CKCC finds annexation, incorporation are still touchy subjects

Incorporation and annexation — two of the most controversial subjects regarding Silverdale.

These were two of the main topics discussed at Wednesday’s Central Kitsap Community Council (CKCC) meeting. There was no discussion of initiating incorporation or annexation, however, what was talked about were the details of the process that it would take to incorporate or annex Silverdale which was presented by attorney Phil Bacus of the Kitsap County Prosecuting Attorney’s Office.

Bacus explained that there are six different methods for annexation with the most common through petition gathering. The petition method would have to be initiated by 10 percent of Silverdale residents or the owners of 10 percent of the acreage in Silverdale.

“The petition gets it on the table to the city council,” Bacus said.

The boundary review board would set a date with the initiating party no later than 60 days after the petition is initiated and can accept, reject or geographically modify the proposed annexation.

If proposed annexation is invoked the county boundary review board would have a public meeting. If the city council approves the annexation requests, it would have to be approved by 75 percent of registered voters.

There are several more steps that would take place for the incorporation of Silverdale if proposed once again. The last time incorporation was proposed was in 2000 and when it reached voters, nearly 60 percent were against the idea.

The process of incorporation begins with a notice of intent to incorporate being filed with the county. The county boundary review board would then have a public meeting on the proposal. A petition proposing incorporation would have to be circulated and signed by at least 10 percent of the registered voters living in Silverdale. The petition must be filed with the Kitsap County Auditor within 180 days of the date that the public meeting was held.

The county boundary review board would have another public meeting and the proposed boundaries could be altered or even denied.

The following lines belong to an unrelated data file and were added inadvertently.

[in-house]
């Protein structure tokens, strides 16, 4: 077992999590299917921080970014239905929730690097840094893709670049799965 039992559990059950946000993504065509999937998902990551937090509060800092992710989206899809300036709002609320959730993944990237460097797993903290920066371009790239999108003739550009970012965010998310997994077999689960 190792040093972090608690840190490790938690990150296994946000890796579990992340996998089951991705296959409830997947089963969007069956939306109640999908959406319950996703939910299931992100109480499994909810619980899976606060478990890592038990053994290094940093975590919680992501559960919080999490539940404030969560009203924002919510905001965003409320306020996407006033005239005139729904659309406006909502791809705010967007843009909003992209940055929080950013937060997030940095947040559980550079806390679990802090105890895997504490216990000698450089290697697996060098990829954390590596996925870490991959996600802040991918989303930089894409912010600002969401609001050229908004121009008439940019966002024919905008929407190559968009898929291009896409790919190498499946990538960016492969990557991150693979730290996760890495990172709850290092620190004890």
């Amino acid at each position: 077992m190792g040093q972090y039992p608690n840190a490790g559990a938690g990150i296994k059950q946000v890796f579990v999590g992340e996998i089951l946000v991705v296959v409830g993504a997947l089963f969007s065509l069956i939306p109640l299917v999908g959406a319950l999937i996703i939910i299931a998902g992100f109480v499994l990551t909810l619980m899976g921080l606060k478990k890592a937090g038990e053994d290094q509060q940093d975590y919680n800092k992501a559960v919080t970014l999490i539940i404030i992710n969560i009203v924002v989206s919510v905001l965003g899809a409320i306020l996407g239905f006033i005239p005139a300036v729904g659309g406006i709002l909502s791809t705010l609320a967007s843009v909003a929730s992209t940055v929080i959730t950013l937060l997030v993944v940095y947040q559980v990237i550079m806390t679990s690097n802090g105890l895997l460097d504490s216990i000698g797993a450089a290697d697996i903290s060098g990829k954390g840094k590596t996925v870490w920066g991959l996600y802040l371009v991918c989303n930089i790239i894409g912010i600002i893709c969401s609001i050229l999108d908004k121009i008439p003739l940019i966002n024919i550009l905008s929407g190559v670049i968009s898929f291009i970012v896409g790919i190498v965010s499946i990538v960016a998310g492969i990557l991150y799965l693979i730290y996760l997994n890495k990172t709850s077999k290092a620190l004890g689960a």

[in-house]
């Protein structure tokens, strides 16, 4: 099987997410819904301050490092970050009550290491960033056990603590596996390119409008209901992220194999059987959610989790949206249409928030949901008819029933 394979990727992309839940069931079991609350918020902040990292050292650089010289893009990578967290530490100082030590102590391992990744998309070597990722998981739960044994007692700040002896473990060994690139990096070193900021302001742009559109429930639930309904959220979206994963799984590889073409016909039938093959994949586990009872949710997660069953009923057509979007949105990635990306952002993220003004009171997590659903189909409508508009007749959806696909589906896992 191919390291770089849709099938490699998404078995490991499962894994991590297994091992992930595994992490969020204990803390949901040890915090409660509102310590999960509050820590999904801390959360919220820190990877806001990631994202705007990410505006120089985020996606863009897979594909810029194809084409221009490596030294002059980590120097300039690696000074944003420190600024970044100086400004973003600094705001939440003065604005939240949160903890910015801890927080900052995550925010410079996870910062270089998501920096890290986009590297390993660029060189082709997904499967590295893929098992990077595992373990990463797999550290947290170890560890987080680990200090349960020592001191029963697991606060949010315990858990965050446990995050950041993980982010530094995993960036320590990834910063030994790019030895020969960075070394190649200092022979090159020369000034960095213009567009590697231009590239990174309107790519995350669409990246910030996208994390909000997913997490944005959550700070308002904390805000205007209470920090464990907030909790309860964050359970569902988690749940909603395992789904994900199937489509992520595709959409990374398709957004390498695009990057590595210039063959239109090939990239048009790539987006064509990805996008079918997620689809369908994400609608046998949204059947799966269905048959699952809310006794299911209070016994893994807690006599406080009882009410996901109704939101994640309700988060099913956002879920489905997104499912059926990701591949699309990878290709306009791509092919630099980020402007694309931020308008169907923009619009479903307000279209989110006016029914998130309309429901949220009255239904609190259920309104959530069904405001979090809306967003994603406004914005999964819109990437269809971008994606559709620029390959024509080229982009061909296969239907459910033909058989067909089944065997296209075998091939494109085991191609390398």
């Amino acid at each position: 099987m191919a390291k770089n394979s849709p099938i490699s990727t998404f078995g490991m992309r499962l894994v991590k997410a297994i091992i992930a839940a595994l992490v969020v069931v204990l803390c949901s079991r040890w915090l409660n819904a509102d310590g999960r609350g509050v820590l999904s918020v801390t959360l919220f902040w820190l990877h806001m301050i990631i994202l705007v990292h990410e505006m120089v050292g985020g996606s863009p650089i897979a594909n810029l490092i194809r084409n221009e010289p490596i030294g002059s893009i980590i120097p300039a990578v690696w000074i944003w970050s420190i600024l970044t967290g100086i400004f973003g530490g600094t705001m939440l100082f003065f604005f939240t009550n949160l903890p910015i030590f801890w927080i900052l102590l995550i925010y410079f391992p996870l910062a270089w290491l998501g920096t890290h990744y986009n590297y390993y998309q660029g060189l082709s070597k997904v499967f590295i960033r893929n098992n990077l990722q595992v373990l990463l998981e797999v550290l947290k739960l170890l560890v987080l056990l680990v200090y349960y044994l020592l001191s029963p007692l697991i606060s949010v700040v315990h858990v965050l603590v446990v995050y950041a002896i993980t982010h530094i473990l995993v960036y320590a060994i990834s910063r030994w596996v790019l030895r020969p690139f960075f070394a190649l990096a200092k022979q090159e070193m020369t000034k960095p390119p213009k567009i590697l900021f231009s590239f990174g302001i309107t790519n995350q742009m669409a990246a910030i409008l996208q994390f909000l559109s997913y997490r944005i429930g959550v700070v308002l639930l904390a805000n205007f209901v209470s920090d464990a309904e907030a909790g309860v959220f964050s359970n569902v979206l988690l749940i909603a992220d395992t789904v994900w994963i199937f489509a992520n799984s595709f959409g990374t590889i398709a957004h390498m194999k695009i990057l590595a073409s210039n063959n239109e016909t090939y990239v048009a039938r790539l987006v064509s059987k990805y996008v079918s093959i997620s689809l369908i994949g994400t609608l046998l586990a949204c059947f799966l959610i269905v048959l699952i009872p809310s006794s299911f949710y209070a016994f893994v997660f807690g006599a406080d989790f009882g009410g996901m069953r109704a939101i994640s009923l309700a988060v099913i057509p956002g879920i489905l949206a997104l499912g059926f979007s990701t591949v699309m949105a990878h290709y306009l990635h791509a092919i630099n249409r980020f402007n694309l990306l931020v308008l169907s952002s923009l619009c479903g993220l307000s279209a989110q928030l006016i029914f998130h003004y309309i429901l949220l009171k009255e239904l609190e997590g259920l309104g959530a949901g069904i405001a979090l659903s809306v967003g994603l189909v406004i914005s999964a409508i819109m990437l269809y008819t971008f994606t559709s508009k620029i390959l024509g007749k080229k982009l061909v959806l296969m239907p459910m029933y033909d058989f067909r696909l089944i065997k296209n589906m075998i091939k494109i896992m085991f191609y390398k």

If it’s not denied by the boundary review board, a ballot proposition authorizing the incorporation would be submitted to voters at a special election. If that’s approved by voters, nomination of candidates for city elected officials would appear on the primary ballot. City officials would then be elected on the general election ballot. The initial elected officials would take office immediately and would provide for a transition during an interim period for Silverdale to become a city. Finally, Silverdale would officially incorporate at the end of the interim transition period and the initial elected officials would assume full powers. These details were discussed just to give people an idea of what would happen if Silverdale ever becomes incorporated.

Cities in Washington that have incorporated in the last 20 years include Federal Way and SeaTac in 1990 and Burien and Woodinville in 1993. More recently Spokane Valley incorporated in 2003 and at the time had a population of about 80,000 people.

Also at the CKCC meeting was information on the watershed and Silverdale sub-area planning. There are plans to integrate the watershed process with sub-area community planning. A grant was received for Barker Creek at the

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